where dcu.id+0.0 = imp.id \
and dcu.agep>15 \
and dcu.id in (select id from dc_united where pincp is null)"))
diffs <- log(diffs+10)
print(paste("Log diffs for income imputed via", name))
print(summary(diffs))
}

getDiffs("em", "EM algorithm (w/aux data)")
getDiffs("hot_deck", "Hot deck")


Here is the output. Note that, even though the fake data is biased, generated via a process that understates income by 90% of the true values, using it as a covariate gave us better results than not using it.

[1] "Log diffs for income imputed via EM algorithm (w/aux data)"
abs(dcu.pincp - imp.pincp)
Min.   : 2.303
1st Qu.: 7.251
Median : 8.701
Mean   : 8.197
3rd Qu.: 9.799
Max.   :13.715

[1] "Log diffs for income imputed via Hot deck"
abs(dcu.pincp - imp.pincp)
Min.   : 2.303
1st Qu.: 9.623
Median :10.483
Mean   :10.166
3rd Qu.:11.296
Max.   :13.635


# Editing

To this point, we have covered imputation of missing values, where those values and edit-associated values get checked. This segment will cover editing the data that is already part of the data set. There are three things that can be done when an edit is hit:

• Keep a tally of which fields in which records failed how many edits. If you only want to get a count of how many fields fail in how many records, try the CheckDF function.
• Mechanical edit: make a deterministic change you specify given that the edit was triggered.
• Blank it: use a heuristic specified below to blank out a field, so you can impute it in a subsequent call to doMImpute().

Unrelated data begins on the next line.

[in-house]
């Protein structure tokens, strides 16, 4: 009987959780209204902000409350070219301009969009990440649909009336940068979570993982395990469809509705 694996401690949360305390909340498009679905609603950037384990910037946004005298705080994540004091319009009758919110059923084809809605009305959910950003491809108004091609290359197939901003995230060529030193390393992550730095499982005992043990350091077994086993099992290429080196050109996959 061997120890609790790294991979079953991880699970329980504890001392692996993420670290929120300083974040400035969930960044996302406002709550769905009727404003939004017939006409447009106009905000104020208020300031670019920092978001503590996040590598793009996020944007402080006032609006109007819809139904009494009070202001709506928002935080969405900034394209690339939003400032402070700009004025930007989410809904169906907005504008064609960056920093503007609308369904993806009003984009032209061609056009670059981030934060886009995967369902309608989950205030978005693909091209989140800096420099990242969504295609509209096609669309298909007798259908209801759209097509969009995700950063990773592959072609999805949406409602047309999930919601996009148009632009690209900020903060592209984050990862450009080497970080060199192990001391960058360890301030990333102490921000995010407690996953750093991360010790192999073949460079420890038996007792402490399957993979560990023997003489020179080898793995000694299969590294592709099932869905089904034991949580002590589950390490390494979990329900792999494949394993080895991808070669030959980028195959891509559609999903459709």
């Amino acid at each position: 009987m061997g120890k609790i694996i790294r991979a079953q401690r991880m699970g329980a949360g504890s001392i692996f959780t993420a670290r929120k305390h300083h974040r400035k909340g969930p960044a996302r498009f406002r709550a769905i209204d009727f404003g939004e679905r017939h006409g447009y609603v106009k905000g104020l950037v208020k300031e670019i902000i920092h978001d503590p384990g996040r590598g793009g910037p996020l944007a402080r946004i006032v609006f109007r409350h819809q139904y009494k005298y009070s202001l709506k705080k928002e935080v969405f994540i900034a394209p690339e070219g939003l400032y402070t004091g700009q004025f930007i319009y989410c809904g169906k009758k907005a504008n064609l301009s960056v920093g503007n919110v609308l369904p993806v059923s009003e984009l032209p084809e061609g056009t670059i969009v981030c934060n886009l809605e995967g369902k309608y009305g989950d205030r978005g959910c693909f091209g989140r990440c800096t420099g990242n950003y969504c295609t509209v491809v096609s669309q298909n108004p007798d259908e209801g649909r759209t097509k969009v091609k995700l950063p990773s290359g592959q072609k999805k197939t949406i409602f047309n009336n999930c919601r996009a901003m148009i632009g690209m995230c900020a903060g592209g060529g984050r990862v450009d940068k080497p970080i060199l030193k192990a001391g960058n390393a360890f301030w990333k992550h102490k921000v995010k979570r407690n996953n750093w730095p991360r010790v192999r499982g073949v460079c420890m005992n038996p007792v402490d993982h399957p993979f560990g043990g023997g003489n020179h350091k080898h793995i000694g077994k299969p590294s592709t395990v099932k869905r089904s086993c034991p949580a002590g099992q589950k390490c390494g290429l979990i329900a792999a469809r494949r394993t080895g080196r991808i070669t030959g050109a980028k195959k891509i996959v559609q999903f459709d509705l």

The sample spec for this part of the tutorial will focus on age, income, and schooling, and the presumption that children do not have advanced degrees or significant incomes. Also, the number 13 is unlucky, so we disallow the schooling field from taking on the value 13.

# edit.spec

database: test.db
id: id

input {
input file: dc_pums_08.csv
output table: dc
}

fields {
agep: [.9] real
PINCP: real
schl: [2.1] int 0-24
sex: int 1, 2
}

recodes {
id: serialno*100 + sporder
}

checks {
agep < 13 and pincp > 0
schl>12 and agep <=14 and agep>=5 => schl = agep-5

#13 is unlucky.
schl=13 => schl=NULL
}

edit {
input table: viewdc
fill table: imp
}

impute {
input table: viewdc
method: normal
categories {
agep
}
vars: sex
input fill table: imp
fill table: imp
}

impute {
subset: agep>=5
input table: viewdc
method: em
vars: schl, agep
input fill table: imp
fill table: imp
}


The checks section looks much like the sections above. The first edit, that if age is less than thirteen and income is positive, has no associated mechanical edit, because we do not know whether a fault is in the age or the income field. The second has an associated mechanical edit, that if years of schooling look off, we should assign the U.S.-typical age minus five to schooling. As with most deterministic edits, this comes off as a somewhat strong assumption.